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Endocrine Abstracts (2022) 85 OC7.3 | DOI: 10.1530/endoabs.85.OC7.3

1Birmingham Women and Children’s NHS Trust, Birmingham, United Kingdom; 2University of Birmingham, Birmingham, United Kingdom

Background: Wolfram Syndrome (WS) is a rare autosomal recessive disorder characterised by early-onset diabetes and optic atrophy as well as a variable spectrum of other endocrine and neurological conditions. It is caused by mutations in the WFS1 gene. Previous reports have documented a variable prevalence of hypogonadism (6.3% of the international EURO-WABB registry, 34% of a German cohort); however the only UK cohort reported was of 10 males, 7 of whom had primary gonadal atrophy (Barrett et al 1996)

Aims: To review the prevalence of hypogonadism and pubertal disorders in a national cohort of children and young people (CYPD) attending the NHSE highly specialised multidisciplinary (MDT) service for paediatric WS.

Methods: Retrospective case review of all CYPD with WS seen in a single paediatric centre with documented WFS1 mutations since 2012. Electronic records were assessed for documented testicular volumes, age of menarche and menstrual irregularities as well as gonadotrophin, testosterone and oestrodiol levels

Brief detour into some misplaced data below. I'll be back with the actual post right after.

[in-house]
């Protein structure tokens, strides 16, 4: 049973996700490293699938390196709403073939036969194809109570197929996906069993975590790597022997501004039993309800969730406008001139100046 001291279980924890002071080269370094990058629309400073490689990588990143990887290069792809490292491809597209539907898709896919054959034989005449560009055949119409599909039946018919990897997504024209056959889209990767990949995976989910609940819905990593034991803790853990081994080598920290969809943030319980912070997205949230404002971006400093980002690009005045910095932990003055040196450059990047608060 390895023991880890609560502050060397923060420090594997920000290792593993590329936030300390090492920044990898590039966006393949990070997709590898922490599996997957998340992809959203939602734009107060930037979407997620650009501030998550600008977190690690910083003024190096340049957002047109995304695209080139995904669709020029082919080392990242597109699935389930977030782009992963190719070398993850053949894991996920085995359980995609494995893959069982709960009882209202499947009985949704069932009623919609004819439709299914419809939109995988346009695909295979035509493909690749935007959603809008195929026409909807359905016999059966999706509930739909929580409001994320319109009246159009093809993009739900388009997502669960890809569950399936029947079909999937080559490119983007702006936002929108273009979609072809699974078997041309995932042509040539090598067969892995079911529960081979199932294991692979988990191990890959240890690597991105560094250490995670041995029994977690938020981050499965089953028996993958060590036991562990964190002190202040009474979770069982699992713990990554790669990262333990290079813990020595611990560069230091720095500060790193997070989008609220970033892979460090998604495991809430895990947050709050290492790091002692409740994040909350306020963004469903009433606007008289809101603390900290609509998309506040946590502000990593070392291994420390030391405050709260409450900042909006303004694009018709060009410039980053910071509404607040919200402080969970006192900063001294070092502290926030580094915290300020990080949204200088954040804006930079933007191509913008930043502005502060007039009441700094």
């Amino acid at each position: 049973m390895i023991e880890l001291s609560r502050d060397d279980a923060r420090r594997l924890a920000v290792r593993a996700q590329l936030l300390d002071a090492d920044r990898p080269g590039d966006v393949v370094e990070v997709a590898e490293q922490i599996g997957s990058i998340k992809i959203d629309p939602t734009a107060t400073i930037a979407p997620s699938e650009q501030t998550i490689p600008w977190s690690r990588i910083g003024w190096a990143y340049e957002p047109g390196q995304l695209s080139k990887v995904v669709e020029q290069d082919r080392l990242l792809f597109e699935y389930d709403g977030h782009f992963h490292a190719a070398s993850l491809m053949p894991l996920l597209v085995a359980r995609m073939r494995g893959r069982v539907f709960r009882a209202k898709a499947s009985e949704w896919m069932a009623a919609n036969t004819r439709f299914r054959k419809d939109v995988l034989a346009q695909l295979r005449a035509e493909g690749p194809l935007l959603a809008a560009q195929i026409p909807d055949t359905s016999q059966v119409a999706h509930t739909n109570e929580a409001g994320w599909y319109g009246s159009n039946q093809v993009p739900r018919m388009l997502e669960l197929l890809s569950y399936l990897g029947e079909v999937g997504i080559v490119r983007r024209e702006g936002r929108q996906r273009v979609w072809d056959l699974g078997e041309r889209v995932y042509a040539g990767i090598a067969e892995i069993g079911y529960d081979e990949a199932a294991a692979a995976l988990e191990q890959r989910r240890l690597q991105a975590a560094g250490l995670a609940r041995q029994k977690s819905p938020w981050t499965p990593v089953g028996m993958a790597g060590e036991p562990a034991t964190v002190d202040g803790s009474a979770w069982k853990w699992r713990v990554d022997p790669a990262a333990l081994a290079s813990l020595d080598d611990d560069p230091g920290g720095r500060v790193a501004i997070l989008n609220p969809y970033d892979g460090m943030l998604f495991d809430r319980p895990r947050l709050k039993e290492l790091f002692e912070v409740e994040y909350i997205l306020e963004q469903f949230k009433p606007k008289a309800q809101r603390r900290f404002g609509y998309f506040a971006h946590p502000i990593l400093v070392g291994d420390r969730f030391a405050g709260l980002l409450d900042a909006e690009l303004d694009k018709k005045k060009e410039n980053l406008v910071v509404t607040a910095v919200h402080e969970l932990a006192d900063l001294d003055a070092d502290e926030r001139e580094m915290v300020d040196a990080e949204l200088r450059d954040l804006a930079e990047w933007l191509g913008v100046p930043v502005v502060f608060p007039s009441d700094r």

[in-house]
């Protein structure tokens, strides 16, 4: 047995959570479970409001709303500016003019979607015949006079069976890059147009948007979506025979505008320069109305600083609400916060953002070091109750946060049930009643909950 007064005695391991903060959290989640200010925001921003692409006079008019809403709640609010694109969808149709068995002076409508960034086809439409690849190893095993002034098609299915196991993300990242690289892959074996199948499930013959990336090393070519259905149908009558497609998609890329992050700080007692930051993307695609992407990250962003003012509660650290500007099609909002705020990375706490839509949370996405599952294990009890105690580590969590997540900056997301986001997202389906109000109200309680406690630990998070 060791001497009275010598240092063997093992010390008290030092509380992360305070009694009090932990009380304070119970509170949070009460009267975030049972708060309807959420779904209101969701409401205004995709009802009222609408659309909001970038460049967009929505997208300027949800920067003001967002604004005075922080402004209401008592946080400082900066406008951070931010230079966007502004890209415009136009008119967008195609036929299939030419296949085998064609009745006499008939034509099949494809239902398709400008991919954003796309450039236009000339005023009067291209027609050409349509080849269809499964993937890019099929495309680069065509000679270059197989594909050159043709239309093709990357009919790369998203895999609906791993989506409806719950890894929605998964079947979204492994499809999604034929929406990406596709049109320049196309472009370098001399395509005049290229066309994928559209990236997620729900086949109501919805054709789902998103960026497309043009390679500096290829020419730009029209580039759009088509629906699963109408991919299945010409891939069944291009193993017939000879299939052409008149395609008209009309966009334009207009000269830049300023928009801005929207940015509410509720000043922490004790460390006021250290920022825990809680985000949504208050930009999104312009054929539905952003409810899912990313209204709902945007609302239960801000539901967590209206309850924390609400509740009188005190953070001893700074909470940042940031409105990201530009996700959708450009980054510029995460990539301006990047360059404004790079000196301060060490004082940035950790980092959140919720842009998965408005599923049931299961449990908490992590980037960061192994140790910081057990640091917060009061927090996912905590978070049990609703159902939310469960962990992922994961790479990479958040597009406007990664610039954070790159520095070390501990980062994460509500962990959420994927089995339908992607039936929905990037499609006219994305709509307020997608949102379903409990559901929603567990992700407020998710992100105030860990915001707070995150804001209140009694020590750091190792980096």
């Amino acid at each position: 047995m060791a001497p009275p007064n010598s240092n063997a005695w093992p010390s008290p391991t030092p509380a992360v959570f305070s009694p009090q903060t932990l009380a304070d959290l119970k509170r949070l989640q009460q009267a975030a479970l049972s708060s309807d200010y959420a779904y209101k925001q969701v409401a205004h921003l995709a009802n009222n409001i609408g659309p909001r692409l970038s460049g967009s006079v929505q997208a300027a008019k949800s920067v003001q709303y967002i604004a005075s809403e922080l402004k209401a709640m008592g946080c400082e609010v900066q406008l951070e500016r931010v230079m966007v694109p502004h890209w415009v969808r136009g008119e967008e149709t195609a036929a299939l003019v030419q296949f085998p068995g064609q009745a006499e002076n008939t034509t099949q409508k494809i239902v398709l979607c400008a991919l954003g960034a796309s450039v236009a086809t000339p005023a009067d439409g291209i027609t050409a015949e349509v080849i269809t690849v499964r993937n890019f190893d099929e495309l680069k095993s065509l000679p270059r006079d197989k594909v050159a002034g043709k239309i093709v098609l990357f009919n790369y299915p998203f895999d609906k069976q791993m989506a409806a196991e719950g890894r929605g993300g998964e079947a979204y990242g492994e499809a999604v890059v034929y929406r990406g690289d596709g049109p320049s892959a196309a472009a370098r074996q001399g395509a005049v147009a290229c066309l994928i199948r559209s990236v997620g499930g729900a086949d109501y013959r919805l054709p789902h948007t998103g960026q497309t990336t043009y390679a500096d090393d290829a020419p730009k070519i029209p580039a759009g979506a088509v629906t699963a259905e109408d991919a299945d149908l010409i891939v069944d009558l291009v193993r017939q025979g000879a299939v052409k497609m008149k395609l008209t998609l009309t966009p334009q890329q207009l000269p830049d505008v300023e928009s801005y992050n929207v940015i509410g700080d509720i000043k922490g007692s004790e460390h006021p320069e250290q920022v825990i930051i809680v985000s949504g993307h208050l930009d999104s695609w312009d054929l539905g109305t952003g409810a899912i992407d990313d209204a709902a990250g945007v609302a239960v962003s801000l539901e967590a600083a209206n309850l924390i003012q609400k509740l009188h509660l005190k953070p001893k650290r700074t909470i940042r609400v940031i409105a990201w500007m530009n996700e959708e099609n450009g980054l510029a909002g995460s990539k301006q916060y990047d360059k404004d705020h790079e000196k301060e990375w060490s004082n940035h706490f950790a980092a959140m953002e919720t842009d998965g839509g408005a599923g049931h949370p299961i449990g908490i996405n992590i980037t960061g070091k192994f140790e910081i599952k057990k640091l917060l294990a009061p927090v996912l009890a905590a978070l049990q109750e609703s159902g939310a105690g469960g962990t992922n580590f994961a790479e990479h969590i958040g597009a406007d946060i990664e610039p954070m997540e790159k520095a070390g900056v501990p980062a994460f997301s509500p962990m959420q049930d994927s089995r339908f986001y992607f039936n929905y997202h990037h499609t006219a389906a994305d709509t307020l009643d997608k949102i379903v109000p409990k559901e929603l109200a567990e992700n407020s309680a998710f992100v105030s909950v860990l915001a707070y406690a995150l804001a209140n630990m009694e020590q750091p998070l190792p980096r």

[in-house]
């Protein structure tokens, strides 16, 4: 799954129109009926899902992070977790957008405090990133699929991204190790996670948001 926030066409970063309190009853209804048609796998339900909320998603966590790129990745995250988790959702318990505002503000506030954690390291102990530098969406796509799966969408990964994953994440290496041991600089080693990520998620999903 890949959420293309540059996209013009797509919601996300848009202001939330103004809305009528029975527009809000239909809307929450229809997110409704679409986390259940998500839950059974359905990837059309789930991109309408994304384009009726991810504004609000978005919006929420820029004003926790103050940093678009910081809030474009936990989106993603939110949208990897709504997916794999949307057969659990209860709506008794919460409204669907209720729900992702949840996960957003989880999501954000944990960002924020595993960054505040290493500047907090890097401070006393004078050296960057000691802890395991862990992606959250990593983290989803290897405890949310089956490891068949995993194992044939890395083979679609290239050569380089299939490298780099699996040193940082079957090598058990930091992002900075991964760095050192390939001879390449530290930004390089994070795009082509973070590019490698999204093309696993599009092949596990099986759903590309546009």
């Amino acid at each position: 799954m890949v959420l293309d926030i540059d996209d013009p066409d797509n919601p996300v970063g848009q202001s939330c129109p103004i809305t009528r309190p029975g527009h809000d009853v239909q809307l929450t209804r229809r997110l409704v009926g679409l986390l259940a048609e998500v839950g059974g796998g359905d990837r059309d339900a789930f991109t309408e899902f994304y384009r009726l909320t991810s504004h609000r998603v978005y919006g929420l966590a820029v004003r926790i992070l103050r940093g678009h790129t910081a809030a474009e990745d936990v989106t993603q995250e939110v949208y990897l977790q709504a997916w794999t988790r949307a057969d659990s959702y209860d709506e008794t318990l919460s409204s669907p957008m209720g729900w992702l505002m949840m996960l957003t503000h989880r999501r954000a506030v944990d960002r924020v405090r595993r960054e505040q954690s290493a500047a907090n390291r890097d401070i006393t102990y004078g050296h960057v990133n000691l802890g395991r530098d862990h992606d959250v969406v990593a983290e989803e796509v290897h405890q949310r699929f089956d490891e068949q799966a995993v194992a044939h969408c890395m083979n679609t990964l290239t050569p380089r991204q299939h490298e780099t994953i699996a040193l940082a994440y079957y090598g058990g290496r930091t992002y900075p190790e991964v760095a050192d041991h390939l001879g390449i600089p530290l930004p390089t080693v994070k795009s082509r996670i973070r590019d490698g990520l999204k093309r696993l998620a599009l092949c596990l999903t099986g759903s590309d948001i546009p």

Results: 38 patients aged between 10-22 years (19M: 19F) were assessed. In males, of those who had completed puberty (n=15), 2 (13.3%) complained of erectile dysfunction, 3 (20%) had testicular volumes < 4mls aged 14 years and 3 (20%) required testosterone replacement therapy, 6 (40%) showed evidence of hypogonadism. In females, of those who had achieved menarche (n=18), 5 (27%) had evidence of irregular periods and 2 (11%) had menorrhagia requiring treatment. 1 (6%) had evidence of delayed puberty.

Discussion: In this contemporary UK cohort, the range of pubertal abnormalities in both males and females is significant with a high proportion of females reporting menstrual problems even with a normal puberty. This may cause particular issues in young women with multiple sensory deficits. The proportion of young male patients with hypogonadism and/or erectile dysfunction is also high and points to a wider phenotypic spectrum of gonadal abnormalities than previously suspected. Young people with Wolfram syndrome should have a full pubertal assessment and that of gonadal function as a baseline, with hormone replacement and psychosexual counselling as necessary.

Volume 85

49th Annual Meeting of the British Society for Paediatric Endocrinology and Diabetes

Belfast, Ireland
02 Nov 2022 - 04 Nov 2022

British Society for Paediatric Endocrinology and Diabetes 

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